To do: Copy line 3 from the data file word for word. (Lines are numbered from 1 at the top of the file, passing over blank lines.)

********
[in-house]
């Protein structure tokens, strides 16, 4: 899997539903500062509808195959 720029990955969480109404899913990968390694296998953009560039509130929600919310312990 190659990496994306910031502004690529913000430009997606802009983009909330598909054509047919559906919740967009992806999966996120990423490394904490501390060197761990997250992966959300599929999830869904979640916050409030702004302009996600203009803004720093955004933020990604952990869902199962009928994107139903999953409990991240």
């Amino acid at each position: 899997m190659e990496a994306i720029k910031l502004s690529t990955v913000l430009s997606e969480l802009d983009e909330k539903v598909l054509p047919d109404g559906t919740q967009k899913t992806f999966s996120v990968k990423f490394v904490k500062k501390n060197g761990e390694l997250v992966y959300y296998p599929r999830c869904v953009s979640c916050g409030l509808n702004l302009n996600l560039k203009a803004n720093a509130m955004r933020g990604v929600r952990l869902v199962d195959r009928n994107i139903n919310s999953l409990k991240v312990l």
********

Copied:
């Amino acid at each position: 899997m190659e990496a994306i720029k910031l502004s690529t990955v913000l430009s997606e969480l802009d983009e909330k539903v598909l054509p047919d109404g559906t919740q967009k899913t992806f999966s996120v990968k990423f490394v904490k500062k501390n060197g761990e390694l997250v992966y959300y296998p599929r999830c869904v953009s979640c916050g409030l509808n702004l302009n996600l560039k203009a803004n720093a509130m955004r933020g990604v929600r952990l869902v199962d195959r009928n994107i139903n919310s999953l409990k991240v312990l």